Last weekend I headed back to Mackay Creek because I wanted to spend more time working the compositions. Over a span of four hours I explored a small section of the creek and found lots of interesting compositions.
It always amazes me the amount of material in coastal creeks as this next photo shows. The rocks and woody debris form an integral part of the watercourse and provides so many interesting compositions!
I liked the split cedar log and the way it seemed to point to the small trapped pebble.
The curved cedar wood has a similar “V” shape to the water flow below it.
This next composition is a good example of the interesting finds as you take the time to explore the creek. All of those small cascades were glowing in the soft overcast light
Western red cedars are often found alongside these mountain creeks and in some cases are an integral part of the creek
While the noise of the creek can be loud and constant, the surrounding forest was quiet and devoid of others during the time I spent photographing here.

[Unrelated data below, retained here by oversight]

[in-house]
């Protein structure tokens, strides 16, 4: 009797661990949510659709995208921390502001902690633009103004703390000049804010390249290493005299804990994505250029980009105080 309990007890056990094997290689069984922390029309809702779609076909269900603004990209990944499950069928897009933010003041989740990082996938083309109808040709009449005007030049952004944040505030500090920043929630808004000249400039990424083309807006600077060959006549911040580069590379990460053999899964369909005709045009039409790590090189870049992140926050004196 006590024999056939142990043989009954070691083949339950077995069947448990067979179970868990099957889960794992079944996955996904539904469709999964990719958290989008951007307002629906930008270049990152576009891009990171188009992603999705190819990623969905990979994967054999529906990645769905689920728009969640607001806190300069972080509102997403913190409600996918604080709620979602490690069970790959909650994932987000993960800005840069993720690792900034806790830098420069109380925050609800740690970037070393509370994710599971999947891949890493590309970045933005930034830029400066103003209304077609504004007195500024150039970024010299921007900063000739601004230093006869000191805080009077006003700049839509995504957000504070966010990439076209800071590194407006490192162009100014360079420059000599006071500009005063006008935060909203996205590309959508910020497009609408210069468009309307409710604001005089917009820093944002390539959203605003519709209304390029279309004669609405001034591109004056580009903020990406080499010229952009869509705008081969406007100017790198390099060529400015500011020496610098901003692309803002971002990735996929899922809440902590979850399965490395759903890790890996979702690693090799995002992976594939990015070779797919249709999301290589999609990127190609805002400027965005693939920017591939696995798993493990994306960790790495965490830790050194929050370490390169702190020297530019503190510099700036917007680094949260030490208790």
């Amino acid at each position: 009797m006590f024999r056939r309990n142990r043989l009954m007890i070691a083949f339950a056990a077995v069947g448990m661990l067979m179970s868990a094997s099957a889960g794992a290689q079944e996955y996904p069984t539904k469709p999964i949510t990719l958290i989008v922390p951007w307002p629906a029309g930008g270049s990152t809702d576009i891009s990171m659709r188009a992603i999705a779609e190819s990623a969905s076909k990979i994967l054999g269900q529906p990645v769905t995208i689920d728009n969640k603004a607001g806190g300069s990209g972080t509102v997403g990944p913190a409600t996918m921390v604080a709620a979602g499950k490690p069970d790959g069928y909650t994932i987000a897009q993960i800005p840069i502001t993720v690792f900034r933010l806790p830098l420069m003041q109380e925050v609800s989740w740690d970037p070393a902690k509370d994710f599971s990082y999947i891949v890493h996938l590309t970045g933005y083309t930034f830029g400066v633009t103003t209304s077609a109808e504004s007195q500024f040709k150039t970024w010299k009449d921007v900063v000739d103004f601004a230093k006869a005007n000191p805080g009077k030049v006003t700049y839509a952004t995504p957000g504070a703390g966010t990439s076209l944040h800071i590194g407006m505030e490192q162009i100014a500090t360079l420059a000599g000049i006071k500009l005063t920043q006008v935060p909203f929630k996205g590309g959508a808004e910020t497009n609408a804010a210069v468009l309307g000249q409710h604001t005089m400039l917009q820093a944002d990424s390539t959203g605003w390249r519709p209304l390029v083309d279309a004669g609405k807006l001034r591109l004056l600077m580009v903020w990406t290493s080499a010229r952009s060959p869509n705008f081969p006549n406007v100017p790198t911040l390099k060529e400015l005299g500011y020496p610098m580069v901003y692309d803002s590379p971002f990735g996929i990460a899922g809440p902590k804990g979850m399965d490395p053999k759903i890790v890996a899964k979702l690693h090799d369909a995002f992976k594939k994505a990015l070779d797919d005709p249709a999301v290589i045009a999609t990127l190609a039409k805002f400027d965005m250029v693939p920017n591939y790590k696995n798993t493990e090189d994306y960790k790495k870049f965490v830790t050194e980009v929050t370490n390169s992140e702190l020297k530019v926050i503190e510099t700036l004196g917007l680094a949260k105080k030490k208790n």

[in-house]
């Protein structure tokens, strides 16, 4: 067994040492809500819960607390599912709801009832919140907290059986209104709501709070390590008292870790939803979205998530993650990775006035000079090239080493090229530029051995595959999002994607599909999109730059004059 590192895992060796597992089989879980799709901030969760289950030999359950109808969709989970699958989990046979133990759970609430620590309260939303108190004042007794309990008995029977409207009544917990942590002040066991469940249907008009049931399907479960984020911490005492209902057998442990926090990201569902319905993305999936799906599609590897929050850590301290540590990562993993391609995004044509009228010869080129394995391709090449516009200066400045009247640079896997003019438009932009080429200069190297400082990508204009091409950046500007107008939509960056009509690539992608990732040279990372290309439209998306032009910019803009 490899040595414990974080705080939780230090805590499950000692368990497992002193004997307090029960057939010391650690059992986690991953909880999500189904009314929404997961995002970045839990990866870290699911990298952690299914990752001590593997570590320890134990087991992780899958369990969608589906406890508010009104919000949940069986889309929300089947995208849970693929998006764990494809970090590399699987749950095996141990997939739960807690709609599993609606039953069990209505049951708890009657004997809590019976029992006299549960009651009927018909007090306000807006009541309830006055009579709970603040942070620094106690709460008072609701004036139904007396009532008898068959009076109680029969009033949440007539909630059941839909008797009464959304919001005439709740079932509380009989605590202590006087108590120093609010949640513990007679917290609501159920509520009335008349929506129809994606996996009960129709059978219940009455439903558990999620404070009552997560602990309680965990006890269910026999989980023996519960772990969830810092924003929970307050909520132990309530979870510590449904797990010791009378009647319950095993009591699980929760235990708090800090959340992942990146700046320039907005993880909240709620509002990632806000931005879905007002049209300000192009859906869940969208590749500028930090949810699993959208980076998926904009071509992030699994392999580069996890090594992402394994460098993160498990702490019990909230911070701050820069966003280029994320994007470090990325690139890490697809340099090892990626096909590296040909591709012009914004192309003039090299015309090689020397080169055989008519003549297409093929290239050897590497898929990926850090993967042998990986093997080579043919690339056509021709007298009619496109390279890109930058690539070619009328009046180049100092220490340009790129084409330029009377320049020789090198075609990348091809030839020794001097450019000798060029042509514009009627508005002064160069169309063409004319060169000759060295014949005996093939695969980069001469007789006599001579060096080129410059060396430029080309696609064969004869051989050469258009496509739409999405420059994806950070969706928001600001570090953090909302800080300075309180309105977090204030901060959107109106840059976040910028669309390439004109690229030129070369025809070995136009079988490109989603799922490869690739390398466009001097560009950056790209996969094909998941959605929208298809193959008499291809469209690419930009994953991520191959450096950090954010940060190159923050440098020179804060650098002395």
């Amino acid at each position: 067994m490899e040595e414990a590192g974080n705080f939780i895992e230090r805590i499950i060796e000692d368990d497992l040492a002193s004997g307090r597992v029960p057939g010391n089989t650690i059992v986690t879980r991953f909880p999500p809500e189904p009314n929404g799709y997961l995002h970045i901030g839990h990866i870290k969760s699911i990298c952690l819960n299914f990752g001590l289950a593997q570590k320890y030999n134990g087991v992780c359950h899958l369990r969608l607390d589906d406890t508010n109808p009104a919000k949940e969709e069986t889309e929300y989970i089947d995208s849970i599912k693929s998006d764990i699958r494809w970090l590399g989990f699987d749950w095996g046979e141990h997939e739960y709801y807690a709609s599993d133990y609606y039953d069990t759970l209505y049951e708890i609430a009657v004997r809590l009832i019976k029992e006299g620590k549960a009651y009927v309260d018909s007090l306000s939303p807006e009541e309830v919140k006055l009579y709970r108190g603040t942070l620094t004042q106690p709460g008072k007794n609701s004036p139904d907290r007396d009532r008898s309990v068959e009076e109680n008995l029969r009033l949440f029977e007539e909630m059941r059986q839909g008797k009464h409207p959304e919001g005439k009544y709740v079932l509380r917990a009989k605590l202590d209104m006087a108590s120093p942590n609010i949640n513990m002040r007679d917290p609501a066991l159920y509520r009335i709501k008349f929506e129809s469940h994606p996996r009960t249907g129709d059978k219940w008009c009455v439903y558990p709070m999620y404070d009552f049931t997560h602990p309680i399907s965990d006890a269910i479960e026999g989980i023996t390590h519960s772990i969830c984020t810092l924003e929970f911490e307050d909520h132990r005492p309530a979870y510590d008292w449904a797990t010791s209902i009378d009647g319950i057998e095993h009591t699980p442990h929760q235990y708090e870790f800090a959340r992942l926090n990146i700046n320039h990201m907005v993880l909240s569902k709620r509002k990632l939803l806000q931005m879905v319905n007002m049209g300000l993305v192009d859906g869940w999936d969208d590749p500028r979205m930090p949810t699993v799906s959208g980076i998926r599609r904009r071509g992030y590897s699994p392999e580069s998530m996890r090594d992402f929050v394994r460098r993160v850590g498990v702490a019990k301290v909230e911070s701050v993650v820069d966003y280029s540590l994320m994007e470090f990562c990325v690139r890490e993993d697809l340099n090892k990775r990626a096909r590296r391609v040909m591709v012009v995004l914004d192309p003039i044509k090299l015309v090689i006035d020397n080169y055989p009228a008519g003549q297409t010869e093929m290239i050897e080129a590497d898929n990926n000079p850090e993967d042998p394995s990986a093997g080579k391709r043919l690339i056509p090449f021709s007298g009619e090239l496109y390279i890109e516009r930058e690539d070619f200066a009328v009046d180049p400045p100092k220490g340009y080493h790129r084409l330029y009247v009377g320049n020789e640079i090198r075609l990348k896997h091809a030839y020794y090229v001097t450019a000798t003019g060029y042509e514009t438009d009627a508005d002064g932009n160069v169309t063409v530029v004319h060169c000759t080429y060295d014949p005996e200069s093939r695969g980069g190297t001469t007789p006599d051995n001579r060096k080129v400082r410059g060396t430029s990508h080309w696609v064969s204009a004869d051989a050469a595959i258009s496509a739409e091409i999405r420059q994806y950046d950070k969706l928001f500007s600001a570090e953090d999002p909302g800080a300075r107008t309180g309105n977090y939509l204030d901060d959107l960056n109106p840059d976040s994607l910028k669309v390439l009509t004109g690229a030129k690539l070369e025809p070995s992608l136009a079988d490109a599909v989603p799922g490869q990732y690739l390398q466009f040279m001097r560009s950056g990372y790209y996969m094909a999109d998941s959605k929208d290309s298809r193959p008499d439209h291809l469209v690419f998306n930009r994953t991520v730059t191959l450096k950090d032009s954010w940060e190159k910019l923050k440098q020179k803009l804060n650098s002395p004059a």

It seemed at every climb or turn of the creek I would find beautiful intimate cascades.
After four hours of working Mackay Creek, I felt I had created some good compositions and it was time to head out. I climbed up the steep slope and looked back in wonder that such a small watercourse could provide so many beautiful and interesting compositions.
A little further along my return path, I noticed the understory western hemlock was almost glowing with the soft dispersed lighting, while the mature coastal forest receded into the mist.
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